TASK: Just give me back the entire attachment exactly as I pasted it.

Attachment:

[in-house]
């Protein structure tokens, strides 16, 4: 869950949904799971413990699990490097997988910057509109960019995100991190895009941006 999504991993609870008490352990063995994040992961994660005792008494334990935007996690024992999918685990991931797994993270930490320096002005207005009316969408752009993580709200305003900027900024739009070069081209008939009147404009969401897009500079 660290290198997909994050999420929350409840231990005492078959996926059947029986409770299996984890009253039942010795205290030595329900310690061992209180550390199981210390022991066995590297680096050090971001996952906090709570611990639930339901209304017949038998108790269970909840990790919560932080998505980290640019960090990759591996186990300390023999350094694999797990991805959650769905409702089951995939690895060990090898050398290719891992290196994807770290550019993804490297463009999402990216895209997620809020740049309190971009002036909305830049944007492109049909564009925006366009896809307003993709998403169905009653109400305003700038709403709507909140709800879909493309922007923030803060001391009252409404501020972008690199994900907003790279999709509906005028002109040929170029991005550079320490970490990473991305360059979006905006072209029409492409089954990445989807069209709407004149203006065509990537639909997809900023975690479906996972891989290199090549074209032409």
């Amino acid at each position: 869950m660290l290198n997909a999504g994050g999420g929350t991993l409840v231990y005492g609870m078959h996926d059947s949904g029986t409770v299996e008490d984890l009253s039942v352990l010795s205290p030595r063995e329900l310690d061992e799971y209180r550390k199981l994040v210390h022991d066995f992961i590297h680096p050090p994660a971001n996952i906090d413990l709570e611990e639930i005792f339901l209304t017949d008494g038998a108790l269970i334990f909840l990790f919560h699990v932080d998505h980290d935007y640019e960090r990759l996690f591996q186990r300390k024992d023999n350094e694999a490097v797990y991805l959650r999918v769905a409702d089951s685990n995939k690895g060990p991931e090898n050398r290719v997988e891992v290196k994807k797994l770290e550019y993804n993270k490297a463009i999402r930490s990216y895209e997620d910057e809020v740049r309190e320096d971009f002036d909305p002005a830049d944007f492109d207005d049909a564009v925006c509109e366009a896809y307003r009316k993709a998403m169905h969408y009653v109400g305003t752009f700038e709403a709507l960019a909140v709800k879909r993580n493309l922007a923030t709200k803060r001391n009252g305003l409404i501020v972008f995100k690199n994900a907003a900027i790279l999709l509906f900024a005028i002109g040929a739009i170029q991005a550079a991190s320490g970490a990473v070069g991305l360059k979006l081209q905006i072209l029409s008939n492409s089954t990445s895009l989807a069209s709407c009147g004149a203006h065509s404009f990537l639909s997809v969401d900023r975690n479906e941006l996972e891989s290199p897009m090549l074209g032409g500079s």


[in-house]
């Protein structure tokens, strides 16, 4: 869950949904799971413990699990490097997988910057509109960019995100991190895009941006 999504991993609870008490352990063995994040992961994660005792008494334990935007996690024992999918685990991931797994993270930490320096002005207005009316969408752009993580709200305003900027900024739009070069081209008939009147404009969401897009500079 660290290198997909994050999420929350409840231990005492078959996926059947029986409770299996984890009253039942010795205290030595329900310690061992209180550390199981210390022991066995590297680096050090971001996952906090709570611990639930339901209304017949038998108790269970909840990790919560932080998505980290640019960090990759591996186990300390023999350094694999797990991805959650769905409702089951995939690895060990090898050398290719891992290196994807770290550019993804490297463009999402990216895209997620809020740049309190971009002036909305830049944007492109049909564009925006366009896809307003993709998403169905009653109400305003700038709403709507909140709800879909493309922007923030803060001391009252409404501020972008690199994900907003790279999709509906005028002109040929170029991005550079320490970490990473991305360059979006905006072209029409492409089954990445989807069209709407004149203006065509990537639909997809900023975690479906996972891989290199090549074209032409």
């Amino acid at each position: 869950m660290l290198n997909a999504g994050g999420g929350t991993l409840v231990y005492g609870m078959h996926d059947s949904g029986t409770v299996e008490d984890l009253s039942v352990l010795s205290p030595r063995e329900l310690d061992e799971y209180r550390k199981l994040v210390h022991d066995f992961i590297h680096p050090p994660a971001n996952i906090d413990l709570e611990e639930i005792f339901l209304t017949d008494g038998a108790l269970i334990f909840l990790f919560h699990v932080d998505h980290d935007y640019e960090r990759l996690f591996q186990r300390k024992d023999n350094e694999a490097v797990y991805l959650r999918v769905a409702d089951s685990n995939k690895g060990p991931e090898n050398r290719v997988e891992v290196k994807k797994l770290e550019y993804n993270k490297a463009i999402r930490s990216y895209e997620d910057e809020v740049r309190e320096d971009f002036d909305p002005a830049d944007f492109d207005d049909a564009v925006c509109e366009a896809y307003r009316k993709a998403m169905h969408y009653v109400g305003t752009f700038e709403a709507l960019a909140v709800k879909r993580n493309l922007a923030t709200k803060r001391n009252g305003l409404i501020v972008f995100k690199n994900a907003a900027i790279l999709l509906f900024a005028i002109g040929a739009i170029q991005a550079a991190s320490g970490a990473v070069g991305l360059k979006l081209q905006i072209l029409s008939n492409s089954t990445s895009l989807a069209s709407c009147g004149a203006h065509s404009f990537l639909s997809v969401d900023r975690n479906e941006l996972e891989s290199p897009m090549l074209g032409g500079s």